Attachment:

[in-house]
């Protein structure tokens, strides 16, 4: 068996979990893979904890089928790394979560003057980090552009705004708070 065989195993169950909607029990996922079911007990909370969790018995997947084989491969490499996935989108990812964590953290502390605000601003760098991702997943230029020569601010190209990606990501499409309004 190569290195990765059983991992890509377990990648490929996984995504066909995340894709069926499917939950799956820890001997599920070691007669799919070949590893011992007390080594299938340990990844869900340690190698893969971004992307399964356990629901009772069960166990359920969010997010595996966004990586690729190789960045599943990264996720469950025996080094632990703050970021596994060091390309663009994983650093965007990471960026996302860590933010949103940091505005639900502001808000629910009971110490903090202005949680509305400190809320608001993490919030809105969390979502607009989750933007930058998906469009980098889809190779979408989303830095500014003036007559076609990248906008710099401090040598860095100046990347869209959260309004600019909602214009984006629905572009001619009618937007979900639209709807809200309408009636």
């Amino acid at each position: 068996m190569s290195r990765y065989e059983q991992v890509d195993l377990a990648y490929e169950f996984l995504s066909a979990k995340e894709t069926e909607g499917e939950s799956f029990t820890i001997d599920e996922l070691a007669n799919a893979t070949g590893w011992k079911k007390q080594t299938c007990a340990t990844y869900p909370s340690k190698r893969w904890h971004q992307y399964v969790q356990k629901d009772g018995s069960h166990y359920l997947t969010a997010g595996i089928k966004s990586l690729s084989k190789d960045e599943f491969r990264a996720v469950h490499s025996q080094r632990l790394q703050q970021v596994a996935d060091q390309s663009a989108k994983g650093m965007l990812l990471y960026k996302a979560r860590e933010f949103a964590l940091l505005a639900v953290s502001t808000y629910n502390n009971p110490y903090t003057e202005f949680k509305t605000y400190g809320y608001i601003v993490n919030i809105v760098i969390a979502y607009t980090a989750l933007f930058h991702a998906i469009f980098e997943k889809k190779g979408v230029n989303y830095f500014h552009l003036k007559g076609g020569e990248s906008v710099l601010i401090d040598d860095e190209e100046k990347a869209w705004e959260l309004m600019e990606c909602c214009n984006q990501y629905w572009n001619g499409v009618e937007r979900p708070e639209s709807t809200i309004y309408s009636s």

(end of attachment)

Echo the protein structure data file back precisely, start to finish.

[in-house]
């Protein structure tokens, strides 16, 4: 068996979990893979904890089928790394979560003057980090552009705004708070 065989195993169950909607029990996922079911007990909370969790018995997947084989491969490499996935989108990812964590953290502390605000601003760098991702997943230029020569601010190209990606990501499409309004 190569290195990765059983991992890509377990990648490929996984995504066909995340894709069926499917939950799956820890001997599920070691007669799919070949590893011992007390080594299938340990990844869900340690190698893969971004992307399964356990629901009772069960166990359920969010997010595996966004990586690729190789960045599943990264996720469950025996080094632990703050970021596994060091390309663009994983650093965007990471960026996302860590933010949103940091505005639900502001808000629910009971110490903090202005949680509305400190809320608001993490919030809105969390979502607009989750933007930058998906469009980098889809190779979408989303830095500014003036007559076609990248906008710099401090040598860095100046990347869209959260309004600019909602214009984006629905572009001619009618937007979900639209709807809200309408009636």
């Amino acid at each position: 068996m190569s290195r990765y065989e059983q991992v890509d195993l377990a990648y490929e169950f996984l995504s066909a979990k995340e894709t069926e909607g499917e939950s799956f029990t820890i001997d599920e996922l070691a007669n799919a893979t070949g590893w011992k079911k007390q080594t299938c007990a340990t990844y869900p909370s340690k190698r893969w904890h971004q992307y399964v969790q356990k629901d009772g018995s069960h166990y359920l997947t969010a997010g595996i089928k966004s990586l690729s084989k190789d960045e599943f491969r990264a996720v469950h490499s025996q080094r632990l790394q703050q970021v596994a996935d060091q390309s663009a989108k994983g650093m965007l990812l990471y960026k996302a979560r860590e933010f949103a964590l940091l505005a639900v953290s502001t808000y629910n502390n009971p110490y903090t003057e202005f949680k509305t605000y400190g809320y608001i601003v993490n919030i809105v760098i969390a979502y607009t980090a989750l933007f930058h991702a998906i469009f980098e997943k889809k190779g979408v230029n989303y830095f500014h552009l003036k007559g076609g020569e990248s906008v710099l601010i401090d040598d860095e190209e100046k990347a869209w705004e959260l309004m600019e990606c909602c214009n984006q990501y629905w572009n001619g499409v009618e937007r979900p708070e639209s709807t809200i309004y309408s009636s």